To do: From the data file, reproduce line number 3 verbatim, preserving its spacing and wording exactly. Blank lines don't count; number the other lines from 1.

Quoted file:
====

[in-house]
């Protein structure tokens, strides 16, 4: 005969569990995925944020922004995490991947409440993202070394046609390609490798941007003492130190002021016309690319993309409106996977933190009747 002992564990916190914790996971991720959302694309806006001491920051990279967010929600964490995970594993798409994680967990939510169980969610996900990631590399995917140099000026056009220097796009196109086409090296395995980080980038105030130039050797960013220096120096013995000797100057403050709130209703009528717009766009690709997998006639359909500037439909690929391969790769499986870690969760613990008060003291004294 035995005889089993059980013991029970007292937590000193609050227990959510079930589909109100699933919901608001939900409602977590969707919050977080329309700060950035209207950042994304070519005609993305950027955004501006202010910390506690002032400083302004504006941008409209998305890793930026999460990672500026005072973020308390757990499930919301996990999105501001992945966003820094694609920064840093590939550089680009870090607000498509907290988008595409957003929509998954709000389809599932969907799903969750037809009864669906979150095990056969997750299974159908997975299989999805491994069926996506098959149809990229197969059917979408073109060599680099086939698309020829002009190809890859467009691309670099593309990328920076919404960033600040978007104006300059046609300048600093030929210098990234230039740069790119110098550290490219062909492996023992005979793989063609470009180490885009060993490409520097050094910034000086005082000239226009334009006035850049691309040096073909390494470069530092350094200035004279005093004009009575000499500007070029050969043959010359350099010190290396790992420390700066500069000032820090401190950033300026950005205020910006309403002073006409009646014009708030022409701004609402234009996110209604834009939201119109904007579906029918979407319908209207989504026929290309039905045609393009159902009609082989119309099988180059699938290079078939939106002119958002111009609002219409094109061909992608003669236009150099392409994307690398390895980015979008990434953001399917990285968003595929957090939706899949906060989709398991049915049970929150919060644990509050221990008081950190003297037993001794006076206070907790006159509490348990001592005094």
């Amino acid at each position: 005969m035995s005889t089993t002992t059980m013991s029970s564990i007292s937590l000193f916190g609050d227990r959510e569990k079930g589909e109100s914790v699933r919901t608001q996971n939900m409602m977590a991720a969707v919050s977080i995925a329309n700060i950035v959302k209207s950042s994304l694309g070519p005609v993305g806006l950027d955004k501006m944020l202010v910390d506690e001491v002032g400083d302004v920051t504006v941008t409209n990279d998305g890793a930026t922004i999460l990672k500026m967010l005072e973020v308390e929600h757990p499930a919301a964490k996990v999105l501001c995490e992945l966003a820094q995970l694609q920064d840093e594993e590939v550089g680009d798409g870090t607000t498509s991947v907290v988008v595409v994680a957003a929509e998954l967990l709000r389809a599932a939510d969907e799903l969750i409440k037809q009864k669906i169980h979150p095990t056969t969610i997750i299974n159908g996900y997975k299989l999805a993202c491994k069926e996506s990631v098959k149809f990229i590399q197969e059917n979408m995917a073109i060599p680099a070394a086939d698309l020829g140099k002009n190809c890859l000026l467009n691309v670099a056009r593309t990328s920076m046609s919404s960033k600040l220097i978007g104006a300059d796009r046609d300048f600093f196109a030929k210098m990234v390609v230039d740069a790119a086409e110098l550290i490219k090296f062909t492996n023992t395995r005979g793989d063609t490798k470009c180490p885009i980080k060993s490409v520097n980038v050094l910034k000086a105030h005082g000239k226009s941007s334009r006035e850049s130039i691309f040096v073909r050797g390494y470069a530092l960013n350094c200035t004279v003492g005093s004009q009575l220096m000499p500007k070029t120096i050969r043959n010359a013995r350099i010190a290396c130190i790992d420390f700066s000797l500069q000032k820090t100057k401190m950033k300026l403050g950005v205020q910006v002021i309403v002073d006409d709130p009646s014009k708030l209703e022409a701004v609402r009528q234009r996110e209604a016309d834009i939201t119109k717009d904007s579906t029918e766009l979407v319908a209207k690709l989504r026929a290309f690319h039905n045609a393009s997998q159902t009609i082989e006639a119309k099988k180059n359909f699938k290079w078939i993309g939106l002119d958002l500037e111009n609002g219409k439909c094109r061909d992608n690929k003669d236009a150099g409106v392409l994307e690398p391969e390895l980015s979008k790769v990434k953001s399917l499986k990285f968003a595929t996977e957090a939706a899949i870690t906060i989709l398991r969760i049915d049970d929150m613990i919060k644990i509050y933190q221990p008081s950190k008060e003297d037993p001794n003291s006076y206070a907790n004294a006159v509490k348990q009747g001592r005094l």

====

């Amino acid at each position: 005969m035995s005889t089993t002992t059980m013991s029970s564990i007292s937590l000193f916190g609050d227990r959510e569990k079930g589909e109100s914790v699933r919901t608001q996971n939900m409602m977590a991720a969707v919050s977080i995925a329309n700060i950035v959302k209207s950042s994304l694309g070519p005609v993305g806006l950027d955004k501006m944020l202010v910390d506690e001491v002032g400083d302004v920051t504006v941008t409209n990279d998305g890793a930026t922004i999460l990672k500026m967010l005072e973020v308390e929600h757990p499930a919301a964490k996990v999105l501001c995490e992945l966003a820094q995970l694609q920064d840093e594993e590939v550089g680009d798409g870090t607000t498509s991947v907290v988008v595409v994680a957003a929509e998954l967990l709000r389809a599932a939510d969907e799903l969750i409440k037809q009864k669906i169980h979150p095990t056969t969610i997750i299974n159908g996900y997975k299989l999805a993202c491994k069926e996506s990631v098959k149809f990229i590399q197969e059917n979408m995917a073109i060599p680099a070394a086939d698309l020829g140099k002009n190809c890859l000026l467009n691309v670099a056009r593309t990328s920076m046609s919404s960033k600040l220097i978007g104006a300059d796009r046609d300048f600093f196109a030929k210098m990234v390609v230039d740069a790119a086409e110098l550290i490219k090296f062909t492996n023992t395995r005979g793989d063609t490798k470009c180490p885009i980080k060993s490409v520097n980038v050094l910034k000086a105030h005082g000239k226009s941007s334009r006035e850049s130039i691309f040096v073909r050797g390494y470069a530092l960013n350094c200035t004279v003492g005093s004009q009575l220096m000499p500007k070029t120096i050969r043959n010359a013995r350099i010190a290396c130190i790992d420390f700066s000797l500069q000032k820090t100057k401190m950033k300026l403050g950005v205020q910006v002021i309403v002073d006409d709130p009646s014009k708030l209703e022409a701004v609402r009528q234009r996110e209604a016309d834009i939201t119109k717009d904007s579906t029918e766009l979407v319908a209207k690709l989504r026929a290309f690319h039905n045609a393009s997998q159902t009609i082989e006639a119309k099988k180059n359909f699938k290079w078939i993309g939106l002119d958002l500037e111009n609002g219409k439909c094109r061909d992608n690929k003669d236009a150099g409106v392409l994307e690398p391969e390895l980015s979008k790769v990434k953001s399917l499986k990285f968003a595929t996977e957090a939706a899949i870690t906060i989709l398991r969760i049915d049970d929150m613990i919060k644990i509050y933190q221990p008081s950190k008060e003297d037993p001794n003291s006076y206070a907790n004294a006159v509490k348990q009747g001592r005094l």